The  ISFNR Belief Narrative Network Online Lectures deal with folk beliefs of all kinds, and the narratives that are used to pass them on. The idea is that in the first week of each month, various international scholars present pre-recorded lectures on the subject of their choice which will later go on to be freely available on the ISFNR web site to anyone who wishes to make use of them as part of their research or in their teaching. The initial on-line showing is  nonetheless always followed by a half an hour live on-line zoom meeting in which those who attend will be able to ask the speaker questions. 

The lectures take place on the first Friday of each month at 17.00 Central European time, except during the summer months of July and August. 

Next lecture

Vladimír Bahna

Supernatural beliefs between experiences and testimonies. Uncertain minds in uncertain worlds.

Speaker's Biography:

December 08, 2023. at 5 p.m. CET

Vladimír Bahna, PhD is a senior researcher at the Institute of Ethnology and Social Anthropology, Slovak Academy of Sciences. His research interests include religion, ritual behavior, and narrative traditions, with special attention to personal experience narratives. In recent years, he has also been working on conspiracy theories. His research paradigm is evolutionary and cognitive anthropology and naturalistic approaches to the study of cultural and social phenomena.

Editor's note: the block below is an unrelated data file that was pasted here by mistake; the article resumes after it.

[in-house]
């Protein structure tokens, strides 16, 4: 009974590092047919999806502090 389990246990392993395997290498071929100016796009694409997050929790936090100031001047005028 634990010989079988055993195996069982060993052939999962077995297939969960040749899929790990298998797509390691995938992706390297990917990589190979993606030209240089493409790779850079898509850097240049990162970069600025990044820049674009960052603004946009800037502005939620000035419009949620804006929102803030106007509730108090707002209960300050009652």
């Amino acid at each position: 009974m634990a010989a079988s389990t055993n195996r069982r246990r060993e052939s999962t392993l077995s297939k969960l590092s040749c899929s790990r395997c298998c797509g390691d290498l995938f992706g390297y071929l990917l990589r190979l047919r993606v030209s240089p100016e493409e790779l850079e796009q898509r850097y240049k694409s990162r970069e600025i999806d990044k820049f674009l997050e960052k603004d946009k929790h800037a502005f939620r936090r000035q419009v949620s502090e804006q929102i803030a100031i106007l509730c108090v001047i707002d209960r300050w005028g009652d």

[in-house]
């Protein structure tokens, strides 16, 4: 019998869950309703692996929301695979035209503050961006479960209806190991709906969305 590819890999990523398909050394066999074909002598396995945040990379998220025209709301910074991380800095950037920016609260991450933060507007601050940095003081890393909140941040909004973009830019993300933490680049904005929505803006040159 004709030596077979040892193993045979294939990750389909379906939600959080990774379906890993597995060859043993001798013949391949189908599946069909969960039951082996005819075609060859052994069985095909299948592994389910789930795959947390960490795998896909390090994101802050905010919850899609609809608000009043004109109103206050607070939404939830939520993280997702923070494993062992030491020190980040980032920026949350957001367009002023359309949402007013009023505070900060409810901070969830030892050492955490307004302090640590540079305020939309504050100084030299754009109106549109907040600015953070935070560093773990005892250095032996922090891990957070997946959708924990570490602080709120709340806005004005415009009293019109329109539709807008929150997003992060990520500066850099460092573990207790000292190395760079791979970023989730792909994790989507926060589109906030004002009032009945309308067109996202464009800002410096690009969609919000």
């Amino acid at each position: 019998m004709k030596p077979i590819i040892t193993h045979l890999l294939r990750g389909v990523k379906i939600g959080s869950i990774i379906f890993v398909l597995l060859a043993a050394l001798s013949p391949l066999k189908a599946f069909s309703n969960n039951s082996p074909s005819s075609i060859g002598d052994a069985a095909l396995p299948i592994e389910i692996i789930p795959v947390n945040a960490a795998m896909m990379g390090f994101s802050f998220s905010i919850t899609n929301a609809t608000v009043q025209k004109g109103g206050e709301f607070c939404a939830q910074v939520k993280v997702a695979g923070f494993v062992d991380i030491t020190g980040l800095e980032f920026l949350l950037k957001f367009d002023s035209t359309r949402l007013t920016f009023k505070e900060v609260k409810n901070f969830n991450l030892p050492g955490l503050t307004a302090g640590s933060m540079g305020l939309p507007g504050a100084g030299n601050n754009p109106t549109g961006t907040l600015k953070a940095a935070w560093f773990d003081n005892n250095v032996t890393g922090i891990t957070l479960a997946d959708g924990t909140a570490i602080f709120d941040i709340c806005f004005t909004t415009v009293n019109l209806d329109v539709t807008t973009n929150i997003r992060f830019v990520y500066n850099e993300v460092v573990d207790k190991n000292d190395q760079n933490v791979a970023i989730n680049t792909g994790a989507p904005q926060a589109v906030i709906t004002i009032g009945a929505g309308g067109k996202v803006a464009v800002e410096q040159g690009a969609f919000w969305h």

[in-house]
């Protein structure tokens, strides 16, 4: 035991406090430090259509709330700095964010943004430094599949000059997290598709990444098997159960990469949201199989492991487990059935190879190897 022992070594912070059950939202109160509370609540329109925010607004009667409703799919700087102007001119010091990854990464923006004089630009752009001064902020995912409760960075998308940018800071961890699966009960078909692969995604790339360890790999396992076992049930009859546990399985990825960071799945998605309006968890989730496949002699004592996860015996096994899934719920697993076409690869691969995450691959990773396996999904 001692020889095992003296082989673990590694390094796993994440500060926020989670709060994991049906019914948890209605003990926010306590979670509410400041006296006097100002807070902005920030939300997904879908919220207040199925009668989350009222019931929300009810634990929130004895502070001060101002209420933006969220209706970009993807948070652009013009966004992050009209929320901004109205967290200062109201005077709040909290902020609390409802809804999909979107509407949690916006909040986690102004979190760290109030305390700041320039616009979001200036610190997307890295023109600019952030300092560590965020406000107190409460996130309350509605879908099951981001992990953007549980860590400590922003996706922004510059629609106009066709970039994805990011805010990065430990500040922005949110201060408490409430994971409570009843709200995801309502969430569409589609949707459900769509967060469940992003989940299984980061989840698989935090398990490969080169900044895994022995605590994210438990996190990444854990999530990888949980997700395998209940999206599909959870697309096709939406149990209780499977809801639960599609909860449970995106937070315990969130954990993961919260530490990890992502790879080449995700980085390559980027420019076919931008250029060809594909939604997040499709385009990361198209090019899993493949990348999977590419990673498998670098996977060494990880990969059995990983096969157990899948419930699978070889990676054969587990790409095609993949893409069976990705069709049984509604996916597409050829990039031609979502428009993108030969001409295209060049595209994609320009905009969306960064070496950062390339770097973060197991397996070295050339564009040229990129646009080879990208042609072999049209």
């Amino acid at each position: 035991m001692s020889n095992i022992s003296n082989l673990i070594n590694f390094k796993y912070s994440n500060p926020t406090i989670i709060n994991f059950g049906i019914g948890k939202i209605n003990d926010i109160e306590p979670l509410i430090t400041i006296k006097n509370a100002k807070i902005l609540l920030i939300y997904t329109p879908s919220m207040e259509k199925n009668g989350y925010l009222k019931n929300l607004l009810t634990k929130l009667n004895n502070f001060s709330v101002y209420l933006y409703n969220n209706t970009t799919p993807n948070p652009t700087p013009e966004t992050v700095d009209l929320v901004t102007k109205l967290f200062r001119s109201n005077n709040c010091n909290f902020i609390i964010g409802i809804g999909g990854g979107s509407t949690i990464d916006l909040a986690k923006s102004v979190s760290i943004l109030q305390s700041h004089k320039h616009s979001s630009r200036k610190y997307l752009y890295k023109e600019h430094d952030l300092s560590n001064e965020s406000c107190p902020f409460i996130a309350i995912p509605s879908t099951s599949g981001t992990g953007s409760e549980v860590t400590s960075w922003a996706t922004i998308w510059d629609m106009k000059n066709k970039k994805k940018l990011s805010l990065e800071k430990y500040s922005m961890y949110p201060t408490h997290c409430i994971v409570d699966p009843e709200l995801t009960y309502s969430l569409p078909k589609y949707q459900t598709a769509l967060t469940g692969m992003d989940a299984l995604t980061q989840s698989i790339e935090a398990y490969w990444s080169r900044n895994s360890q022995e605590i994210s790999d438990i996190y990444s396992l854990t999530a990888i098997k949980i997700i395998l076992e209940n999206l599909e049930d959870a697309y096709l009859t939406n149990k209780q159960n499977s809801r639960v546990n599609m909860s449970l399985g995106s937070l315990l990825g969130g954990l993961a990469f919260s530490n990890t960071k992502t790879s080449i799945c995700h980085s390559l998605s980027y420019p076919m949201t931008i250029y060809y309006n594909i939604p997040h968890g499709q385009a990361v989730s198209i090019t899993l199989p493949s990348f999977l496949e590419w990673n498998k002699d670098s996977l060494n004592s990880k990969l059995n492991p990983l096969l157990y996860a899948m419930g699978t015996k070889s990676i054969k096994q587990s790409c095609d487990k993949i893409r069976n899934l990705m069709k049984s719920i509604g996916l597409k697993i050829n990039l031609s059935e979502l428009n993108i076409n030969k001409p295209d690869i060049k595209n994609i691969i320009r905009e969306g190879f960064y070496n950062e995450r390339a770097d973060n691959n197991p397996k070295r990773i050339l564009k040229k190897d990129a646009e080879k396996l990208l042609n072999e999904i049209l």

In this talk, I will present my research on personal experience narratives about encounters with the supernatural, which was summarized in my book Supernatural Experiences and the Narrative Mind: Social Contagion of Memories (published in Slovak Nadprirodzené skúsenosti a naratívna myseľ. Sociálna nákazlivosť spomienok, 2019). My goal is to bring a new perspective to the study of oral tradition by integrating folkloristics with cognitive sciences. Using narrative material from field research in northwestern Slovakia, I will show that the similarities across personal testimonies about encounters with the supernatural and the transmission dynamics of these narratives can be illuminated by psychological knowledge regarding human perception, memory, and social communication. On the one hand, the beliefs and stories shared in a society directly influence how people perceive events. On the other hand, when we publicly share our experiences, our memories are gradually transformed into a conventional form and enriched with “traditional” motifs without realizing it. Psychological insights into when and how collectively shared beliefs and social conventions may influence individual perceptions and memories show that the underlying cognitive mechanisms are not only associated with uncertainty and innate biases to cope with it. I will argue that this creates a specific psychological niche for distinct narrative traditions in which first-hand testimonies play an essential role.